Newsletter Vol. 3 # 22 – May 15, 2006

Welcome to Volume 3, Issue #22 of Guitar Noise News!

In This Issue:

  • News and Announcements
  • New Articles and Lessons
  • Guitar Noise Staff Picks!
  • Exploring Music With Darrin Koltow
  • Emails? We Get Emails!
  • Digging Through The Archives / Forum Findings
  • Event Horizon
  • Reviews
  • Random Thoughts

News And Announcements

If you live in the United States and forgot to wish your mother a Happy Mothers’ Day yesterday, drop everything immediately and do so. We’ll wait for you.

Welcome back! And welcome to the May 15, 2006 edition of Guitar Noise News. For those of you who missed our last newsletter, the big news is that Nick Torres and I are inviting you the chance to attend: Guitar Noise Mini-Camp 2006.


Stadium Arcadium, the new DOUBLE album from Red Hot Chili Peppers, hits stores May 9th. Kiedis, Flea, Frusciante, and Smith team up with Rick Rubin to bring you 28 tracks that will become the soundtrack to your summer. To celebrate the release of the album, John Frusciante wants to give one lucky fan a signed Fender Stratocaster!

And now let’s take a look at what’s new here at Guitar Noise:

New Articles And Lessons

After The Gold Rush
by David Hodge

Here’s a short lesson that uses the chord melody approach to come up with a nice song arrangement that you can play either as a chord melody or as a single guitar accompaniment for a singer (or yourself).

Top 10 Hits Of CD Distribution
by Kevin McCluskey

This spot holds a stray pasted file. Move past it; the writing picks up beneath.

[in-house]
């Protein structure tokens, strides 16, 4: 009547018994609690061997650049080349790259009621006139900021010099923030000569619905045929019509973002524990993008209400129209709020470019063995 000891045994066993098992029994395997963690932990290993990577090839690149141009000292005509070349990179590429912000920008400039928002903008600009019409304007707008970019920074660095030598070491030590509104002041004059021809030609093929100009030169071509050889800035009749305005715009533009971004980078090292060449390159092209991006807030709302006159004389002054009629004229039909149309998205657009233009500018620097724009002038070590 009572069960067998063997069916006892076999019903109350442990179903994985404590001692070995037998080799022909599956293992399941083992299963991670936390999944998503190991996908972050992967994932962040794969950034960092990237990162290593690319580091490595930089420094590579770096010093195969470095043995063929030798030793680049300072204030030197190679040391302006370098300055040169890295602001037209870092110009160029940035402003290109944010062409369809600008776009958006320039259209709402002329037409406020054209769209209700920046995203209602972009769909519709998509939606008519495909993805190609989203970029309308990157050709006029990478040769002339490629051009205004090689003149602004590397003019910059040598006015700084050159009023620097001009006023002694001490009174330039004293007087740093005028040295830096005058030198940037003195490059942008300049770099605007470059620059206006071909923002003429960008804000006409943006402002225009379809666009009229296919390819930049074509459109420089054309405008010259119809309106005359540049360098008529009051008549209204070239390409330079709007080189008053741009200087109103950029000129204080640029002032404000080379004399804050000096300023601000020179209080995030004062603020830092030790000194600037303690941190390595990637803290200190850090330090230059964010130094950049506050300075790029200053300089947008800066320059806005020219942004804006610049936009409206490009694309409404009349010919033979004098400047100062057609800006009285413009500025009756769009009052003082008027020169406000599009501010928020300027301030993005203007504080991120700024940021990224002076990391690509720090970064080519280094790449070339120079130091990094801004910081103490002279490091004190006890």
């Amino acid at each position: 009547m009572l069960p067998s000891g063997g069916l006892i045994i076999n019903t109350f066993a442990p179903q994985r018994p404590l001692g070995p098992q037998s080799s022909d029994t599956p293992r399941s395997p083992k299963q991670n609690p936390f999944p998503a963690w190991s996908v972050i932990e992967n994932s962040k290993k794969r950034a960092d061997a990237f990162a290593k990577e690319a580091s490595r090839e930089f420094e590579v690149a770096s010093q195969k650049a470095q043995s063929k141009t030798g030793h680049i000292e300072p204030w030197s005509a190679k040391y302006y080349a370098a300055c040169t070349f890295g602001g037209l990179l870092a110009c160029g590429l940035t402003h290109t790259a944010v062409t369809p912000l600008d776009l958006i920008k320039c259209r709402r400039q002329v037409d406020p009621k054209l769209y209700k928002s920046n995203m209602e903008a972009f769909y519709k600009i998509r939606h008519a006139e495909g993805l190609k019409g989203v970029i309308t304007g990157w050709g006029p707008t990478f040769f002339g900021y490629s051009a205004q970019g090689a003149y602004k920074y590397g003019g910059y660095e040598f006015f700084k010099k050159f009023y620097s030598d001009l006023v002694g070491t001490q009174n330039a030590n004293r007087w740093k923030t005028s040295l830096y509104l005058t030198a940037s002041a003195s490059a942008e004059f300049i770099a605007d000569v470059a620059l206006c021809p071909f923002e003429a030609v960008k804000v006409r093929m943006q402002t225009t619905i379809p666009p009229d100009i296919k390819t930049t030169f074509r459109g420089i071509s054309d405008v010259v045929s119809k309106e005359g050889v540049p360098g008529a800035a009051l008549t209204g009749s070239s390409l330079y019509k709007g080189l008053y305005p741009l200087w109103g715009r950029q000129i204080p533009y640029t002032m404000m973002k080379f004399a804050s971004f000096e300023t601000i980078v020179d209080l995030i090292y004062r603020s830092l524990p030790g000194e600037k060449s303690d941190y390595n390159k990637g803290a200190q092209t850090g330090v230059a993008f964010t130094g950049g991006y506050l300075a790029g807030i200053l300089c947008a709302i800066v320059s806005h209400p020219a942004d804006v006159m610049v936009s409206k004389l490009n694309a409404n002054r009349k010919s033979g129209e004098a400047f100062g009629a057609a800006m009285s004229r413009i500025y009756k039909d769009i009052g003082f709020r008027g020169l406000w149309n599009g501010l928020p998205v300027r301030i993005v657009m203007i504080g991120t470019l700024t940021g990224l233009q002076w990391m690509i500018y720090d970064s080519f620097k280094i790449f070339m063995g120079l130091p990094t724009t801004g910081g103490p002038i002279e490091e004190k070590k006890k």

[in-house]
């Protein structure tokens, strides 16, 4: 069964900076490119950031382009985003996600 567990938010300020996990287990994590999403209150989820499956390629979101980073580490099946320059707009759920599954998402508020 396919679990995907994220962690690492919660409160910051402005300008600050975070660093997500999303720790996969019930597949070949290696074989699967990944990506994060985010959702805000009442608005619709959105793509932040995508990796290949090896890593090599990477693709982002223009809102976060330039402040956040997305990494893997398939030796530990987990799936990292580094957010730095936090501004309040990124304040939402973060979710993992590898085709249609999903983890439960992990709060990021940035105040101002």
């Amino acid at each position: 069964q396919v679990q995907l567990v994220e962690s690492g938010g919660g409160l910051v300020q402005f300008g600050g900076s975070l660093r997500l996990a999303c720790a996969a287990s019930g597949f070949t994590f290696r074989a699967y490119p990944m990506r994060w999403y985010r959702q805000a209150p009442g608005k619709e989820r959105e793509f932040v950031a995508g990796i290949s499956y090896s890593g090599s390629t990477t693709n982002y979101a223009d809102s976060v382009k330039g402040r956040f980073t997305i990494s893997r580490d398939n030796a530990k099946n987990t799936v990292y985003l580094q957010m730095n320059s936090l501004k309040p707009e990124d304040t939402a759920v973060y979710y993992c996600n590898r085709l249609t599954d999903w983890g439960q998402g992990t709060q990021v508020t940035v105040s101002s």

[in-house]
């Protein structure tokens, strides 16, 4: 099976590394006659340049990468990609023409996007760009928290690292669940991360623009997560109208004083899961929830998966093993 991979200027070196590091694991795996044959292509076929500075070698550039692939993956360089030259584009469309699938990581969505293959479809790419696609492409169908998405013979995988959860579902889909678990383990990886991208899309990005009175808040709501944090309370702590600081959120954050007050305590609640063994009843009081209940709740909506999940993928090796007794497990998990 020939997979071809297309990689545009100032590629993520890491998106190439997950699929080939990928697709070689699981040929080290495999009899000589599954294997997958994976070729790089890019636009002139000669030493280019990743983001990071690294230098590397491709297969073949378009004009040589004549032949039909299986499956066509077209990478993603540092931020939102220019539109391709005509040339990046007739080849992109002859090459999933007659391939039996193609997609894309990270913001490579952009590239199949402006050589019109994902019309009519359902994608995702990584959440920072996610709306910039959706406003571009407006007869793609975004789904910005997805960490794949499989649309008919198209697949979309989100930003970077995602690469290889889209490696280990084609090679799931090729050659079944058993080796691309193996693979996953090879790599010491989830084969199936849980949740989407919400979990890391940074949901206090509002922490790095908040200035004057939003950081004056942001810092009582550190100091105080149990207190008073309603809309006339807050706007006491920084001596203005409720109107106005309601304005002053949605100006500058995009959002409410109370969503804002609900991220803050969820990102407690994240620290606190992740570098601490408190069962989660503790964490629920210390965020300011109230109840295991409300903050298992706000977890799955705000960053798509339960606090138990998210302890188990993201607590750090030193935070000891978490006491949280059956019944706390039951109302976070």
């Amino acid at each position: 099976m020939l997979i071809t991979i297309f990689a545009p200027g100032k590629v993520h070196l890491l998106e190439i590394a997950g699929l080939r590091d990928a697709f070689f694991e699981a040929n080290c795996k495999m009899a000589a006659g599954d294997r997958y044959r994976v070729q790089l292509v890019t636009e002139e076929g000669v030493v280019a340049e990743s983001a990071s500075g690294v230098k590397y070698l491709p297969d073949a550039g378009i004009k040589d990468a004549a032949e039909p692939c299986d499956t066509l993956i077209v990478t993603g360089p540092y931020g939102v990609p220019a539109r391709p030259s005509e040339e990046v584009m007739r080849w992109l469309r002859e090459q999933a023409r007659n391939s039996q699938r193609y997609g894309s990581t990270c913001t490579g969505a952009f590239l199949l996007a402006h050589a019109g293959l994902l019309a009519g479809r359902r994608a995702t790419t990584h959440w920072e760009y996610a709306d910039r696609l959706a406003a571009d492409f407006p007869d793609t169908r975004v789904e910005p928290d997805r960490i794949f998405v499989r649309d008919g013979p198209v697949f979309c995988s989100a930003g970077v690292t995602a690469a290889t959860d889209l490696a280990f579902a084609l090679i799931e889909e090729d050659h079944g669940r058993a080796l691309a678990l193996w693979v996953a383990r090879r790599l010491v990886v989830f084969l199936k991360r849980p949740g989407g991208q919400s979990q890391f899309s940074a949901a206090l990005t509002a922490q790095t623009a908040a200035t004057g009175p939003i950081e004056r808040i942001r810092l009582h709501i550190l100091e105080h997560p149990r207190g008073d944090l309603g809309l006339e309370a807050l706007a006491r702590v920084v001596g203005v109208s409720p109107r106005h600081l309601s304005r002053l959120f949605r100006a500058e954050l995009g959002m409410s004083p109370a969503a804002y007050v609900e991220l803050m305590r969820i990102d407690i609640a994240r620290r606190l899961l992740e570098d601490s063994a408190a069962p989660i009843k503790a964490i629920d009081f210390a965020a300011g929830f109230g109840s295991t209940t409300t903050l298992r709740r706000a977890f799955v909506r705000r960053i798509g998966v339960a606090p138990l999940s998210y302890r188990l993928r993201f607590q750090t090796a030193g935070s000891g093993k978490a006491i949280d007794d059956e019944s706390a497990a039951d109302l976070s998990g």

Seeking a distribution deal for your indie CD? Kevin McCluskey from the Berklee College of Music provides an analysis of the costs versus the potential career benefits.

Guitar Noise Staff Picks!

One of my good friends in Chicago sent me a link to an interview with guitarist/songwriter Richard Thompson.

It’s a very interesting read and I’m hoping that he manages to get out my way sometime in the near future. Always a good show.

Exploring Music With Darrin Koltow

Time for the second installment of Darrin’s discussion on ninth chords: The Major Nine , part two

We’ve been exploring a special “addition” to the plain major chord: the Major 9. In the scale of C major, you can have two different major nines:

C major 9: C, E, G, B, D — listed in order of ascending pitch. And F major 9: F, A, C, E, G

(You can also have a G major, add 9.)

Here’s a point about how this works in reality on the guitar. Sometimes, we don’t play the natural seventh. That’s the B in C major 9. In that case, the chord is named as follows: C major, add 9.